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Sugar Land Bishop Excommunicated, Cities Increase Mosquito Spraying, And More

What we’re following today at Houston Public Media

Monday, September 17, 2018

‘Serial killer’ Border Patrol agent arrested

Webb County District Attorney Isidro Alaniz, left, and Sheriff Martin Cuellar at a news conference Saturday.

A U.S. Customs and Border Patrol agent has been arrested on the suspicion he murdered four people and kidnapped a fifth person. Juan David Ortiz, 35, was arrested in Laredo and faces charges of murder and aggravated kidnapping.

Webb County District Attorney Isidro Alaniz said authorities were dealing with a "serial killer" because the manner in which the four victims were killed was very similar. Authorities did not provide details on any of the victims.

Ortiz was arrested early Saturday morning at a hotel. A kidnapping victim had escaped and alerted police.


Sugar Land bishop excommunicated

Sam Young speaks during a press conference Sunday, Sept. 16, 2018, in Salt Lake City.

A former bishop from Sugar Land has been excommunicated from the Mormon church. Sam Young and his supporters say church interviews where youth are asked if they’re following the church's law of chastity led to inappropriate conversations and shaming.

Young led a campaign to bring a second adult into those interviews, calling the questions unnecessary.


Heavy rains prompt mosquito spraying

A truck sprays for mosquitoes in a Missouri City neighborhood.

Authorities are increasing anti-mosquito spraying in response to last week's heavy rains.

Missouri City officials say the rain led to a citywide increase in the mosquito population.

The City of Seabrook says it is also seeing a major increase in mosquitoes and is spraying every night, until further notice.

Late last week, the City of Sugar Land said one of its residents tested positive for the West Nile Virus at a local hospital and the city is increasing spraying to twice a week.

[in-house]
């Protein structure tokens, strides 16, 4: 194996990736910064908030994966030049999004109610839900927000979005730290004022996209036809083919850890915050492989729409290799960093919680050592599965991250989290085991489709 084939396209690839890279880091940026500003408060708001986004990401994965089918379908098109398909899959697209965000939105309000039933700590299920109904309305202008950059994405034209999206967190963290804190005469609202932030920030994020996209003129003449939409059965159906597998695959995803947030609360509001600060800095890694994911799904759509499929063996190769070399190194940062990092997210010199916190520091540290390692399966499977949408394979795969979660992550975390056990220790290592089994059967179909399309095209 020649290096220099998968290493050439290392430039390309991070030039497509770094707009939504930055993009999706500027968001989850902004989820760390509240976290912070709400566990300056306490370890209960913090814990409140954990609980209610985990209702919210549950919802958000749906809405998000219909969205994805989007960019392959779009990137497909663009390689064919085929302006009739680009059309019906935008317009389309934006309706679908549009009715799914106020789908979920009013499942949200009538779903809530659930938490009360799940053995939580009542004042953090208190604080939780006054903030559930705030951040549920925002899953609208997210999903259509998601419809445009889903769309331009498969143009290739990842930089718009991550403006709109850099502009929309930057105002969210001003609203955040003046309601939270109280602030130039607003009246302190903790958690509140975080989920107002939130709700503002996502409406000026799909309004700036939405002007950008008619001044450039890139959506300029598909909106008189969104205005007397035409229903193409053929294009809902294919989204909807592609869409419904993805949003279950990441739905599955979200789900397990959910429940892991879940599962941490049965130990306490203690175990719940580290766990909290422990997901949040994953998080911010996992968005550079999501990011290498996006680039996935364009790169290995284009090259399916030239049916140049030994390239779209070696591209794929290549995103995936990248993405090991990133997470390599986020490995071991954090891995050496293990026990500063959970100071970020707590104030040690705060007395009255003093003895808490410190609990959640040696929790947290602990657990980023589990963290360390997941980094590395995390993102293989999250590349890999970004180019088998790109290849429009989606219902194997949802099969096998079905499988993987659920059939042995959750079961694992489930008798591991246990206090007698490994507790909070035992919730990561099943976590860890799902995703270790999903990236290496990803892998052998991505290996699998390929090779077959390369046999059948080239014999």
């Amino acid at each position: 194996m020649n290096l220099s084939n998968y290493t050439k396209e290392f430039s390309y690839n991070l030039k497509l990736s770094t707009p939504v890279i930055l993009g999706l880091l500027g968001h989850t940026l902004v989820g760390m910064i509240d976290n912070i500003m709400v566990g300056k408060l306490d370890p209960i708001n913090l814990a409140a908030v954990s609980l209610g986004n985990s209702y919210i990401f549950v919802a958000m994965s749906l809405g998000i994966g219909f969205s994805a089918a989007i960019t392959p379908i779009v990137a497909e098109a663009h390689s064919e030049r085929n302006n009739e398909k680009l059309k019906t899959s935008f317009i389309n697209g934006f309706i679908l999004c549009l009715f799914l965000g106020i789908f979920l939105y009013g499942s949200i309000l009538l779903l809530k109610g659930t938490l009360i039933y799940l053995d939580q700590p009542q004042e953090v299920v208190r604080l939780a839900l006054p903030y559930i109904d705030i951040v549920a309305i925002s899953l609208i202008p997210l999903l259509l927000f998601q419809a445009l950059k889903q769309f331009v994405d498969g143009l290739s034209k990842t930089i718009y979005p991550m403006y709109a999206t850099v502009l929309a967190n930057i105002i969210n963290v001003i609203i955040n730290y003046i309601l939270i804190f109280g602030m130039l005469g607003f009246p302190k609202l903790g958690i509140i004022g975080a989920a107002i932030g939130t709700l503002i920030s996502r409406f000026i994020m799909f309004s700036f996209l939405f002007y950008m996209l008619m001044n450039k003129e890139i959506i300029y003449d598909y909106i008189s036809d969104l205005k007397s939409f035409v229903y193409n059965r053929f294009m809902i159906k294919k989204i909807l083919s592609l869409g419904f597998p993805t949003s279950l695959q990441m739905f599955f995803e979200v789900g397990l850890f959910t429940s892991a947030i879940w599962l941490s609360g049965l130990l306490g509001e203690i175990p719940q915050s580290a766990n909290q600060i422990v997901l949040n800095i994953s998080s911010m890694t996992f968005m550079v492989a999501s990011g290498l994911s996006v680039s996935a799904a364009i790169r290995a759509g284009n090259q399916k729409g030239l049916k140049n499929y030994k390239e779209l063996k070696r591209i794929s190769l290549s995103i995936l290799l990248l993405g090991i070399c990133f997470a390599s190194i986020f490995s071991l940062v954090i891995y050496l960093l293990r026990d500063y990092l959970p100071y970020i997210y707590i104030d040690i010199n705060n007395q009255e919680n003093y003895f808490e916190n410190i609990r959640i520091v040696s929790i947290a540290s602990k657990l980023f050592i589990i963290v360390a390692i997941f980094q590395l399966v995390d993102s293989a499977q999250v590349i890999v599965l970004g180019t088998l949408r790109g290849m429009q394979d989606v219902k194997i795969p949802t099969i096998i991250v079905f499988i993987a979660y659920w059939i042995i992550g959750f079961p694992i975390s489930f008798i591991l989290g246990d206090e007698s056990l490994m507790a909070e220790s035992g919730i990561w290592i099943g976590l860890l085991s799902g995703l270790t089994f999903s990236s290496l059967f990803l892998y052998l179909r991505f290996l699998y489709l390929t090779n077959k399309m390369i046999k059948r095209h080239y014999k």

Will banning red light cameras make Texas roads safer?

In his call to ban red light cameras, Governor Greg Abbott points to a study that says they actually make the roads less safe, because drivers try to brake too fast and cause rear-end collisions.

However, in Sugar Land, officials are crediting the cameras with a drop in crashes.


When the rain comes so does anxiety

More than a year out from Hurricane Harvey, Houston's mental health care providers continue to see spikes in anxiety among residents when the area receives heavy rains.

As a potential tropical storm threatened South Texas last week and Hurricane Florence approached the coast of the eastern United States, those anxieties spiked again.


Houston Symphony pushes for more female conductors

Jessica Cottis conducts at the City of London Sinfonia on November 22, 2017.

The push for women to have equal opportunities in historically male-dominated jobs has affected a spectrum of industries: the symphony is one of them.

Male and female musicians in orchestras have almost equal representation, according to a 2016 survey by the League of American Orchestras. But, only about 20 percent of conductors in America are women.


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